Amy: (Haha) Yeah, I think we all have the bitchy side to us, and I just kind of channel that. It’s really fun to play her. Tink is kind of what everyone else wants to be but can’t, because of the social protocols we have to follow.
TJ: Yeah. There’s not much of a filter with Tink.
Amy: I know and I love that, you know? I have my moments where I’m very much like her. I just blurt out what I think and I don’t really care, you know? If I don’t like you, I don’t like you. I’m not going to be fake about it, and that’s how Tink is.
TJ: I have noticed though, through the progression of the seasons, especially season five, there’s a lot more humanity in Tink. I think she’s a lot more tolerable of other people.
Amy: Yeah. This season was really exciting to play just because I didn’t even know much about Tink playing her for the last four seasons. So, when Felicia let me read the script for season five, I felt like I finally understood her. In a sense, it was like, “Oh, hello, nice to meet you character I’ve been playing for four years.” (Haha)
TJ: There was a major character development for Tink in season five.
Amy: *SEASON FIVE SPOILER ALERT* Yeah. It was really, really cool. I felt like I really related to her a lot this season because I didn’t really tell people that I was acting when I first started The Guild. Literally, the last one or two years is when my friends found out about The Guild because it has gotten so big that people would find me on Netflix. The girls in my sorority would be like, “Oh my God, Amy’s in this show and it’s on Netflix.” Even though they don’t really understand it, they just know that I’m in this thing and it’s on Netflix, and [they think] if it’s on Netflix it’s a really huge deal. So, people found out about it like that. You know personally, I felt better when people knew. I think it was the same way with Tink when she came out to her parents about her major. So I totally had that connection.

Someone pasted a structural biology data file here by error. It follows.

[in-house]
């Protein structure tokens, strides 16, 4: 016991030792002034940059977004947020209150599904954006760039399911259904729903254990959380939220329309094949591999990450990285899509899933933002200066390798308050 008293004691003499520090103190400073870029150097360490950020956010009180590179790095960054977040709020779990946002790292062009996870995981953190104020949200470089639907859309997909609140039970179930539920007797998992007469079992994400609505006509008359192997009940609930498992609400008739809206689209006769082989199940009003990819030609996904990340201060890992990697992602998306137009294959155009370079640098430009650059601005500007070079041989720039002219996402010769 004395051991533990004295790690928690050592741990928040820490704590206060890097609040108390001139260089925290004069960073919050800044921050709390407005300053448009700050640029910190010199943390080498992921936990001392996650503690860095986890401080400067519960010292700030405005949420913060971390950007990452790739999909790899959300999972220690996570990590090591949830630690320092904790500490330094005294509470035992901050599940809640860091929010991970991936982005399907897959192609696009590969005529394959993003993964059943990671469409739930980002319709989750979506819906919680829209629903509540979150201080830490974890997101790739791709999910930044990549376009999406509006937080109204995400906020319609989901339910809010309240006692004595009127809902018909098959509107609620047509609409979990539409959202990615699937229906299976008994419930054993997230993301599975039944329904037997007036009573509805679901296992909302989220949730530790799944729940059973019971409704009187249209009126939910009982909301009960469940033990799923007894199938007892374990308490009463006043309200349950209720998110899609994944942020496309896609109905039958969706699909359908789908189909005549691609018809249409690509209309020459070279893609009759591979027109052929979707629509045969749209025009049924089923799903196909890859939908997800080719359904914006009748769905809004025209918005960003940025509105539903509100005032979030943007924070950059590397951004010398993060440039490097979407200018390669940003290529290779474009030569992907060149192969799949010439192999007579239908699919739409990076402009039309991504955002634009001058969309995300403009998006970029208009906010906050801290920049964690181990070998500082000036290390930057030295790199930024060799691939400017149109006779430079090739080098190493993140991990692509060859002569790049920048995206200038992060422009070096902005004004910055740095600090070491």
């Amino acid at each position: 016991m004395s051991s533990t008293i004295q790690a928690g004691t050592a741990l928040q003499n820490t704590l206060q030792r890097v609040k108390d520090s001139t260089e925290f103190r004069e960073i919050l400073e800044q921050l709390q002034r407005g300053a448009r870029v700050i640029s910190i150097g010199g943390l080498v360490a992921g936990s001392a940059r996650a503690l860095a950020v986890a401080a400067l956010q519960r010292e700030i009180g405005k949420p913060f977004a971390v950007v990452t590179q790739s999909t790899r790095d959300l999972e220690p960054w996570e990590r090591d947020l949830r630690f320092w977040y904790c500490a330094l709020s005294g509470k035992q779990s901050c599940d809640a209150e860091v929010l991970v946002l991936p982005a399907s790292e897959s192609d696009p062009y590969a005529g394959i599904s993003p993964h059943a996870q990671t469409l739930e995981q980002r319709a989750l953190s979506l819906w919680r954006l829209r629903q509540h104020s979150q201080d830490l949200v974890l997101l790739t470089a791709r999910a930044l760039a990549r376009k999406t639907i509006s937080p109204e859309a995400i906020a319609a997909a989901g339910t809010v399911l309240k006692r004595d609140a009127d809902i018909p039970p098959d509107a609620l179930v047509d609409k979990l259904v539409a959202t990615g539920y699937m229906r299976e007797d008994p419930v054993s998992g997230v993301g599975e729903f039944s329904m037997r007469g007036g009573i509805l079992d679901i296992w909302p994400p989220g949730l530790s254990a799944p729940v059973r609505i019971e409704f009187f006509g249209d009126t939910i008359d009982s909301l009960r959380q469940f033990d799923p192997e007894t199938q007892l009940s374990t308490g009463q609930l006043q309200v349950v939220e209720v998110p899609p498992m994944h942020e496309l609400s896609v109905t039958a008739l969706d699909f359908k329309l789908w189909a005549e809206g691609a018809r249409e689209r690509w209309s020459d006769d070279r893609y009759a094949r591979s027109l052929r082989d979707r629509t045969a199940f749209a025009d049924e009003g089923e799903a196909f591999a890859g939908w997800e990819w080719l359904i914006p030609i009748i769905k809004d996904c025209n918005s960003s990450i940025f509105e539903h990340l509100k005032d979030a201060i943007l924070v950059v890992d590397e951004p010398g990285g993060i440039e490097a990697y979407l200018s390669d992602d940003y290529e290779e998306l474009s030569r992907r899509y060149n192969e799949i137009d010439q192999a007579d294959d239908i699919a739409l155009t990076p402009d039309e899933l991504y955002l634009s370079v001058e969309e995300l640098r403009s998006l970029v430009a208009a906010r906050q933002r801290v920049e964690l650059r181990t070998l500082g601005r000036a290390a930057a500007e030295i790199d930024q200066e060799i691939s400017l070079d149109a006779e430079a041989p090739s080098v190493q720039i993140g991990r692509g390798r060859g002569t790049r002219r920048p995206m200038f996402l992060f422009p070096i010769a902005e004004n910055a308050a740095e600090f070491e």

TJ: There was also social commentary telling people to follow their dreams as well. Who knew Tink could be an inspiring character?
Amy: (Haha) Yeah, who knew?
TJ: Now, it has been announced that you’re going to be unable to make it to the Granite State ComiCon.
Amy: Yeah. I mean, I’ve never really had to cancel going to a convention before, so I told my manager, I asked what I should do. I still want to send them head shots or autographs to give away at another event or something. I feel bad because I’ve seen other people cancel at conventions that I’ve been to, and I see how disappointed people can get. You think you’re going to get to meet somebody at this event and if they don’t show up it’s like, “Well, what the heck?” But, I think people understand.
TJ: It seems like people have been very supportive and understanding.
Amy: Our fans are so great. They’re so loyal and happy and they understand that we’re real people. I think that’s what’s great about being on a web series, is that no one really puts you on a pedestal. You’re just human, and people are just happy when you get work and you are doing a good job. It’s very encouraging.
TJ: What is it that you’re filming? Is it something new, or a secret?